Poor Jane Brody. First there was her personal high cholesterol problem that just got worse, publicly, the more fervently she clung to her own low-fat diet advice. Then, after a few quiet years, came her article debunking food myths which landed her in the Huffington Post hot seat, skewered by Kristin Wartman for gross misstatements and inaccuracies. Last month Brody wrote about “Commuting’s Hidden Cost,” touting the health benefits of walkable communities like hers. As a number of critical bloggers have pointed out, Brody lives in a $2.85 million Park Slope brownstone. I suspect her walk to the grocery is different from the one between … oh, never mind.
I have a sentimental spot for Jane Brody, despite how unlikeable she may be. Jane Brody’s Good Food Book was one of the first cookbooks I bought for myself. I was living in an on-campus triplex in Dedham, MA where I taught photography and art at Noble & Greenough School. I shared the apartment with two other young teachers, Laura and Mary Campbell. Note: Mary Campbell, both words together and without hyphen, is her given name. Mary Campbell. Mary Howard. Mary Nell. Mary Abbay. If you lived here, you’d understand.
Laura was from Cleveland and liked to run. Mary Campbell was from Atlanta, and like me she liked to cook. And eat. (We also ran. A little bit. Not too often. Just so we could eat more.) Mary Campbell helped me with my catering business when I got a big job. We once prepared a dinner in Newton for an old spinster art collector whose name I wish I could remember. As we were putting away dishes at the end of the night we noticed the woman had a Modigliani, unframed, sitting on an easel in her keeping room, and we wished we’d done more eavesdropping during dinner.
As spring weather and strappy sundresses drew close that year, Mary Campbell and I decided we should improve our diets and reduce our rear ends. The hot book of the moment was, yes you guessed it, Jane Brody’s Good Food Book. I think we hot-footed it into town to buy our copies, as Massachusetts boarding school towns and Park Slope are equally walkable communities.
For Easter brunch that year we made Cranberry-Nut Turnovers (p. 607 – couldn’t find it online), and the recipe quickly became a favorite. It was simple (at least for two Southern girls trained from birth to cook), delicious and looked pretty on a plate.
I’ve had the Good Food Book for almost 25 years now. It has traveled with me from place to place without ever having been reopened or used. For the past eight years it has rested at the top corner of the bookshelves, nestled next to the still-boxed Book of Common Prayer I received at confirmation. Tuesday, as I was making room for some new cookbook acquisitions (more about those next week), I pulled out old Jane’s tome, pages darkened and crispy, to give it a fresh look.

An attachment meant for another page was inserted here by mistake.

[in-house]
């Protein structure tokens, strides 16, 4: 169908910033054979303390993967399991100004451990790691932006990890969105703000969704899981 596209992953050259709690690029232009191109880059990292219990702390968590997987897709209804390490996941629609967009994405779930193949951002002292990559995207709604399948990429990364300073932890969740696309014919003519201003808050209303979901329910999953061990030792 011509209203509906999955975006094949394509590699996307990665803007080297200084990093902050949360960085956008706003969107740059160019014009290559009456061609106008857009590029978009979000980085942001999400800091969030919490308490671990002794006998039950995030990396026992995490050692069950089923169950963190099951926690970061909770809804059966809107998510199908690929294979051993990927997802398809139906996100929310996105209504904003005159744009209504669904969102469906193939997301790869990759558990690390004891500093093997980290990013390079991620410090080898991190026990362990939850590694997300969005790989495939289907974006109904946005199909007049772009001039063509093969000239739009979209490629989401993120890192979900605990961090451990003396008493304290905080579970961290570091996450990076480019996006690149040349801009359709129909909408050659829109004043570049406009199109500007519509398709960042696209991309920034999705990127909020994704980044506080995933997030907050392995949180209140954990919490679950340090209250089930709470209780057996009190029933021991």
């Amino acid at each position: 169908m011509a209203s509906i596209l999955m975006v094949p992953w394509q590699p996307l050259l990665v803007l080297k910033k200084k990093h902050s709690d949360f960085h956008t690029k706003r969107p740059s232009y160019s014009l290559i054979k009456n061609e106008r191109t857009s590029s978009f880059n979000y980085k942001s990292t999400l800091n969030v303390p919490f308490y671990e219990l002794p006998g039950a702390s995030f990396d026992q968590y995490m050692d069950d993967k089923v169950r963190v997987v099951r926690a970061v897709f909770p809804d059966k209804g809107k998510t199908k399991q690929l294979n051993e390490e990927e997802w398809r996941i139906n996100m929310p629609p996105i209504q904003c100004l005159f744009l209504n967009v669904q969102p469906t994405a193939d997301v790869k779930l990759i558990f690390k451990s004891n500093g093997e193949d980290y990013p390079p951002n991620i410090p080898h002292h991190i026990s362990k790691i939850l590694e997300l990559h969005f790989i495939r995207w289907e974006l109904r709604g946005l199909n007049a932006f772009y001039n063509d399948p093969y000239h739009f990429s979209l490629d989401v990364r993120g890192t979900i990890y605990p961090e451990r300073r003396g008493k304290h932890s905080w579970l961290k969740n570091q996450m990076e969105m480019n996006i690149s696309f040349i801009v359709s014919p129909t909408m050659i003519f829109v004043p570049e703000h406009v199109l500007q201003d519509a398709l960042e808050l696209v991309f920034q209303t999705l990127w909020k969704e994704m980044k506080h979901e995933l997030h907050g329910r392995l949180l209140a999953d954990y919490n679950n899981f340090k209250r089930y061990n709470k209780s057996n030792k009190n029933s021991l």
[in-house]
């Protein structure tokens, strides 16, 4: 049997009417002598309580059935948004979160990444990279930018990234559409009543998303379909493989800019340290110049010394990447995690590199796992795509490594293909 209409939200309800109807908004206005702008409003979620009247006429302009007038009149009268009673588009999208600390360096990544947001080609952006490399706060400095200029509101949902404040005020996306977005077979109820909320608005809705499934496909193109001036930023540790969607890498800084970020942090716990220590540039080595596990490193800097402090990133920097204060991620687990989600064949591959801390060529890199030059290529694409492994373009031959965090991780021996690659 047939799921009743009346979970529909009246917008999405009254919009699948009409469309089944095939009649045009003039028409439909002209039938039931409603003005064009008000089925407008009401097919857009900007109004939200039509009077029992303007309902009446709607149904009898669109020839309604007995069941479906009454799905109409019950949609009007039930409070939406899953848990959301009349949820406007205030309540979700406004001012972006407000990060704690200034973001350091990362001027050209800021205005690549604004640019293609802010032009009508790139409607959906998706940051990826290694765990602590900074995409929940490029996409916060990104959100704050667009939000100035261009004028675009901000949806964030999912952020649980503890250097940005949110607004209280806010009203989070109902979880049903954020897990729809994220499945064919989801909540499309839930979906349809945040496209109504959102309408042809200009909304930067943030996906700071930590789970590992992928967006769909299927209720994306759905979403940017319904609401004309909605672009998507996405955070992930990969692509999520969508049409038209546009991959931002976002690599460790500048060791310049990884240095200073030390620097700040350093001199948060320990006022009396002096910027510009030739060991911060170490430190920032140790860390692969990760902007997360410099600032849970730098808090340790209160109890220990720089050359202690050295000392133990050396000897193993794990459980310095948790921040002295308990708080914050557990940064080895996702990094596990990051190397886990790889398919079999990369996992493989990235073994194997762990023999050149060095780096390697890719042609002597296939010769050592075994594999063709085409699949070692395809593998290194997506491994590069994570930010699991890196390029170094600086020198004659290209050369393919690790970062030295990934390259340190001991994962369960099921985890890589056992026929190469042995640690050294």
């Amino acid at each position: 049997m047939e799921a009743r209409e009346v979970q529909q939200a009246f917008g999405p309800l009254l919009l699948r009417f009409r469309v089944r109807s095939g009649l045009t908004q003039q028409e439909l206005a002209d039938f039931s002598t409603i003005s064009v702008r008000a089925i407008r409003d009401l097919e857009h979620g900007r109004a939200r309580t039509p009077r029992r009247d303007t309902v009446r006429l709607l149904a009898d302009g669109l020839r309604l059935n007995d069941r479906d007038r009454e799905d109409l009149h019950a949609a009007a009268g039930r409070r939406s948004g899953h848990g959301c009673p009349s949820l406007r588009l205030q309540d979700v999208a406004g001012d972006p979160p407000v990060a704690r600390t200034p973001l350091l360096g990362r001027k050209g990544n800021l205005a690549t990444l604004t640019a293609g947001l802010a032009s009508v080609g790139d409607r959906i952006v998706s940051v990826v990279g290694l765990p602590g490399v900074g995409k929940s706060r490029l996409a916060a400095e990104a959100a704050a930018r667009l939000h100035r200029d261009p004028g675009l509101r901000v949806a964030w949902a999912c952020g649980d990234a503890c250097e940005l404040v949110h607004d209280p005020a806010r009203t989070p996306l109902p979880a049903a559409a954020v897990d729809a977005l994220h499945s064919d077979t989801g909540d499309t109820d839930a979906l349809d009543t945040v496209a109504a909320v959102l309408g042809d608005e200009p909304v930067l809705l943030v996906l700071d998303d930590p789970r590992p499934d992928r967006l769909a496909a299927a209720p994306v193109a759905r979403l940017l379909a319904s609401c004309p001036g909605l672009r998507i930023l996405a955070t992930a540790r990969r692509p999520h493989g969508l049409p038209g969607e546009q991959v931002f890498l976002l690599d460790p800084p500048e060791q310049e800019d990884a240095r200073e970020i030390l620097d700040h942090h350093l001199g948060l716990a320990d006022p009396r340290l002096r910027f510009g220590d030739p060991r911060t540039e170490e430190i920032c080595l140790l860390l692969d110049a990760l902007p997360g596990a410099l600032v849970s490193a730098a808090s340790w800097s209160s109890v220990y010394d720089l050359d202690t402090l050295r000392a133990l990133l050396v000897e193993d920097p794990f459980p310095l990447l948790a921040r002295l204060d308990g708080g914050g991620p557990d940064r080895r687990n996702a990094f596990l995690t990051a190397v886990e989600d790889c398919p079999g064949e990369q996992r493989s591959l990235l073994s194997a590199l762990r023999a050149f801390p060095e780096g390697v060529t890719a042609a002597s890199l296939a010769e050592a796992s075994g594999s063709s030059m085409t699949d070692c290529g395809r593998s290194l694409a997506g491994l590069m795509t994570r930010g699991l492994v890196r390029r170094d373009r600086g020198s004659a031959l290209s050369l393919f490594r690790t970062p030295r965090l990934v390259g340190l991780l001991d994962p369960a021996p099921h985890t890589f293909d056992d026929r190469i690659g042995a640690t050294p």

After reminiscing over the cranberry turnovers, I flipped to the beginning of the book expecting to laugh at the folly of pasta, potatoes and rice – Living the High Carbohydrate Way. Brody’s advice was surprisingly high whole food, low sugar. Yes, there’s an entire chapter devoted to potatoes. But there are also individual chapters devoted each to whole grains, sprouts, nuts and seeds, vegetables and fruits. And there are plenty of recipes to assist in choosing good whole foods instead of processed.
Do I think Jane Brody is smug, judgmental and out of touch with many current realities? Well, yes. And her brand of low fat mandate is just dead wrong. Poor Jane. But I have to wonder: perhaps if she’d had a better interpreter (or listened to one), might she have thought to write, back in the mid-1980s, “Eat food. Not too much. Mostly plants.”
Happy week. And thank you, veterans. thank you.
Week of November 11| 2013
|Farm PlateRoasted potatoes | Wilted Winter Greens | Mustard Glazed Red Cabbage
It’s cold, and cold calls for comfort food. There are plenty of fresh winter greens (escarole, radicchio, chard) available right now. Try them in Tyler Florence’s warm wilted winter greens for something different. Serve with roasted potatoes (quarter, toss in oil, salt & pepper, and roast at 375 for 20-25 minutes) and The Splendid Table’s Mustard Glazed Red Cabbage.
|Lamb Curry | Jasmine RiceIf you’re in the Memphis area, Renaissance Farms has great lamb and mutton – and the farmers are just so darned nice. I’m going to try a new recipe for lamb curry and hope for the best (looks pretty reliable). Will serve with jasmine rice and might (no promises) make some naan if I can get my act together and get a batch of basic dough into the refrigerator this weekend.|
|Chicken Pot PieAt the True Vine Farms CSA potluck dinner last week, one of the guests made chicken pot pie. “I love chicken pot pie!” I heard all my people exclaim in unison. It was indeed delicious – enough so that I’ll make it this week. I like Ina Garten’s recipe, but it’s not quick for a weeknight. One trick is to poach (or prepare in a slow cooker) some chicken breasts in advance. If I were really a smart home cook, I’d probably poach five pounds of chicken and put it in my freezer for when I need it….|
|Broiled Red Snapper | Parslied Potatoes | Green SaladFresh red snapper doesn’t need fancy preparation, although there are plenty of highly flavored recipes online if that’s what you’re looking for. I usually broil it, similar to this recipe from Terri’s Kitchen. Will serve with equally simple parslied potatoes and a green salad.|
|Creamy Polenta with Mushroom RagoutOk, on the night we have this dinner (recipe from Food & Wine, although Deborah Madison has good recipes in both Greens and The Savory Way, if you have either of those books). I’ll bend my “eat three bites and if you don’t like it you may have a peanut butter sandwich” rule and have some Ian’s chicken (or fish) nuggets waiting in the oven. My children do not like mushrooms, Sam I Am, and that’s that. Bernard and I love them, however, and grown ups need good food, too.|